Clean technology is set to play a critical role in meeting our net zero climate goal and in the diversification and growth of the Canadian economy. To help meet these objectives, the Government of Canada runs a number of granting programs that fund the advancement of clean technology in a range of sectors and thematic areas. As we transition towards this exciting future, we must also strive to ensure this transition is just and equitable. To do so requires that these granting programs increase their reach and impact in underrepresented populations.
Building on Stratos’ previous work in federal science, innovation and clean economy, we brought together 50 federal representatives to discuss approaches to deepening consideration of reconciliation, equity, diversity, and inclusion (REDI) across the lifecycle of these clean technology granting programs.
We put a special emphasis on Indigenous reconciliation because we recognize that reconciliation, and the recognition of rights, respect, co-operation, and partnership with Indigenous peoples, is an essential journey for Canada.
Figure 1: Clean tech funding program lifecycle
Stratos developed a report summarizing the dialogue into actionable tactics and insights to support greater inclusion across the program lifecycle, including for example: robust and inclusive stakeholder consultation to inform program design, promoting more broadly and in networks of relevance to underrepresented communities, having diverse and representative selection juries; and providing “in-stream” capacity building opportunities.
Other key observations include:
- Build a community of practice: There is a strong interest and desire in deepening REDI practices in clean technology granting programs, but there is a need to create a coherent network or community of practice to sustain.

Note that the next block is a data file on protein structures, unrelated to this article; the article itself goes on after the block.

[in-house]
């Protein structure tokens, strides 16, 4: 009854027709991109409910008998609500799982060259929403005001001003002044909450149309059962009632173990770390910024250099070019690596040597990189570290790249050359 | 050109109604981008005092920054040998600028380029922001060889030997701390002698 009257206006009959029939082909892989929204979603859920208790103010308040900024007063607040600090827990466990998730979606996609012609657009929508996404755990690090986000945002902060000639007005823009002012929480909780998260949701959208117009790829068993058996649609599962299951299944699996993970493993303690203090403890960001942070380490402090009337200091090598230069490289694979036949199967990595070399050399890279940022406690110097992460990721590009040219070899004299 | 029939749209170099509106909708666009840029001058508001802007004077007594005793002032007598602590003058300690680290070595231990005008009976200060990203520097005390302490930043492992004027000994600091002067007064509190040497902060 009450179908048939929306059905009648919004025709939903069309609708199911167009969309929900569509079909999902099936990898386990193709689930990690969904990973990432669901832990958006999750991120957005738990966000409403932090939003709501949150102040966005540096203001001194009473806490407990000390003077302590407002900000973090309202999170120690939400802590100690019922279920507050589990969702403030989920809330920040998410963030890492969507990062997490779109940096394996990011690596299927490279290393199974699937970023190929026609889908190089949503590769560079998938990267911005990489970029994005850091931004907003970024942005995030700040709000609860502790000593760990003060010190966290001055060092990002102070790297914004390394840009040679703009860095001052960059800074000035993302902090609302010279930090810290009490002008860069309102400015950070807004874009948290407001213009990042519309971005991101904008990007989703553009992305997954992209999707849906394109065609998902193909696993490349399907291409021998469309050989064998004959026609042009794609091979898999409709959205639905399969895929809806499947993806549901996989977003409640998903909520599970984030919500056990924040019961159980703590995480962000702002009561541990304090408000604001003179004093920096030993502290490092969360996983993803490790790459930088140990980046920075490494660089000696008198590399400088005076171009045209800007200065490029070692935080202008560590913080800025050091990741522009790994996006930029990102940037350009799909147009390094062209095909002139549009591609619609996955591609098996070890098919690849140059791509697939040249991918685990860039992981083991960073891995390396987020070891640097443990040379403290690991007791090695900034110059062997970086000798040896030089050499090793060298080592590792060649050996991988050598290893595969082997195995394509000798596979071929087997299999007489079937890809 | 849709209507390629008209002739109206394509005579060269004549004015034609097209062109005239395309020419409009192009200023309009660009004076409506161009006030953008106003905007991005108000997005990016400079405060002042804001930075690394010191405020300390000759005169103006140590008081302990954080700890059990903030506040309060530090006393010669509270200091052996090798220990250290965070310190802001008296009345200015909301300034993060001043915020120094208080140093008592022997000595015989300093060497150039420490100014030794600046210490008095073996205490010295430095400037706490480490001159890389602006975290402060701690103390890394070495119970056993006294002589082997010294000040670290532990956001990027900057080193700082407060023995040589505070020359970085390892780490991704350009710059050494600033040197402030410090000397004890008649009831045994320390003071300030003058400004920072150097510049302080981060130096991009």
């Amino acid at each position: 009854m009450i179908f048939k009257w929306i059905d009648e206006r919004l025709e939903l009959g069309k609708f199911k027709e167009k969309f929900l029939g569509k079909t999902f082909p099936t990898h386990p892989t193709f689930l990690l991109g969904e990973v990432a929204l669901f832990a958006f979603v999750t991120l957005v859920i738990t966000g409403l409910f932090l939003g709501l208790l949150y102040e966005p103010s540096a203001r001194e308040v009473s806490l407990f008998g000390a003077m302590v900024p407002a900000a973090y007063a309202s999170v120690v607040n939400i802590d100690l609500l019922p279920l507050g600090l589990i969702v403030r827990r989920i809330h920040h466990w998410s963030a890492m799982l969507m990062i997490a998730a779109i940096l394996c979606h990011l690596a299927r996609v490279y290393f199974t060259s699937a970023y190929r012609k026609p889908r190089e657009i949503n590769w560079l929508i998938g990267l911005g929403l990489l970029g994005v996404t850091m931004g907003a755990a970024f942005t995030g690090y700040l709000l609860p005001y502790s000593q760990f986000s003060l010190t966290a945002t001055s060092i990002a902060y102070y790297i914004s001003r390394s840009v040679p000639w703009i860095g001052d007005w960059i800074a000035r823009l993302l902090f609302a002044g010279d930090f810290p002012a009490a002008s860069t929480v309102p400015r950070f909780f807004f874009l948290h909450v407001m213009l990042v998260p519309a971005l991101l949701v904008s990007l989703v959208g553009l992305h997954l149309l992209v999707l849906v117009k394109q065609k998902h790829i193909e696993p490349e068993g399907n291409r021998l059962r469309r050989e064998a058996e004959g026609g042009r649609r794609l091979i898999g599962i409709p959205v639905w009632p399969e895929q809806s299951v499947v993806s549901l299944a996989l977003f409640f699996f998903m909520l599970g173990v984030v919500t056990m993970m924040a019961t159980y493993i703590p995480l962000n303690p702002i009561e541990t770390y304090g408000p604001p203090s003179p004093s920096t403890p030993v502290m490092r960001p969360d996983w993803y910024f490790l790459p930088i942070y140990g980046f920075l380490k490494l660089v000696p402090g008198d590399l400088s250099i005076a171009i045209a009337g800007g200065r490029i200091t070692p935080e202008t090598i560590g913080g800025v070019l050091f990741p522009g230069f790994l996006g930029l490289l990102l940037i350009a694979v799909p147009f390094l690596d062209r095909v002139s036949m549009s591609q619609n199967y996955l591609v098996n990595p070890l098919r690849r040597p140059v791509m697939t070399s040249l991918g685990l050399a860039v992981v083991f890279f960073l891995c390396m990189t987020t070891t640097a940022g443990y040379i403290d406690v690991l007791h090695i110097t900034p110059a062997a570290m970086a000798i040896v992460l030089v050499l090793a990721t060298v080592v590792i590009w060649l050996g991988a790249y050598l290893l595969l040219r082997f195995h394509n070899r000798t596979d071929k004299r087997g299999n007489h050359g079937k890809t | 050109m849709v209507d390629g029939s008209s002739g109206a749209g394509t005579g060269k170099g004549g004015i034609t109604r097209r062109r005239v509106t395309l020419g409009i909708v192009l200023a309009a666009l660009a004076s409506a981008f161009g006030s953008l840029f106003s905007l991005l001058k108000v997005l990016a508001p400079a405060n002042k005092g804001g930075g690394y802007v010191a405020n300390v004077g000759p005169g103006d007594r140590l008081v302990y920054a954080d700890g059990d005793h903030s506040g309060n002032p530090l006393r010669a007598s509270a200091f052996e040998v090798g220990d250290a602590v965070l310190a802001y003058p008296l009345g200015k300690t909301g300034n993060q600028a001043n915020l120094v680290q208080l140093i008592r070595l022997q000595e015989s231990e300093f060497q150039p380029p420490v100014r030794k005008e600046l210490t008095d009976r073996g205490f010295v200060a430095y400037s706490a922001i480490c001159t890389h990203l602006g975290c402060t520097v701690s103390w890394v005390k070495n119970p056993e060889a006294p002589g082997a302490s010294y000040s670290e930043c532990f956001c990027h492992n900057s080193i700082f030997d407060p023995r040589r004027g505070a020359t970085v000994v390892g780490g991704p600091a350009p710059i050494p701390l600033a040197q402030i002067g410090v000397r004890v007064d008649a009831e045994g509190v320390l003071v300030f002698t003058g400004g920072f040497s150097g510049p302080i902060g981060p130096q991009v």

- Employ thoughtful roll-out of clean technology solutions: Clean technology solutions are needed rapidly to address pressing issues like climate change, but if we rush the deployment without properly considering REDI, we risk unintended negative outcomes.
- Promote strong leadership: Effective leadership is necessary to drive REDI in the federal government paired with a diverse and representative program implementation team.
- Co-design Funding Program with underrepresented groups: Funding programs need to be co-designed with marginalized and underrepresented groups to maximize REDI opportunities; creating a diverse and representative application jury, allowing Indigenous communities to be involved in project selection, and tailoring processes to community ways of governing can enhance project are some ways to incorporate REDI considerations in funding programs.
- Strengthen Gender Based+ Analysis approaches: Undertaking GBA+ analysis can ensure REDI elements are meaningfully considered in program design and throughout the program lifecycle.
- Reinforce privacy assurance: Issues associated with privacy are viewed as a key barrier in the collection of REDI data. Over-arching guidelines would be needed within the Government of Canada to support the collection of REDI data.
- Lead with human-centered design, rather than data: It is important that programs continue to implement practices, without waiting for data approaches to catch up. Yes, data is important, but underrepresented and marginalized communities have been telling us for years what is needed. Let’s not be paralyzed by the data gap, but brave and bold in our actions. The data will catch up.
The REDI Workshop Report and Executive Summary are available for download. For a presentation on this report, or for information on our work in Science, Innovation and Clean Economy, contact Jennifer Davis at email@example.com
We would like to extend a huge thanks to the Clean Growth Hub for their advice and support in bringing together the clean technology and clean innovation granting program community.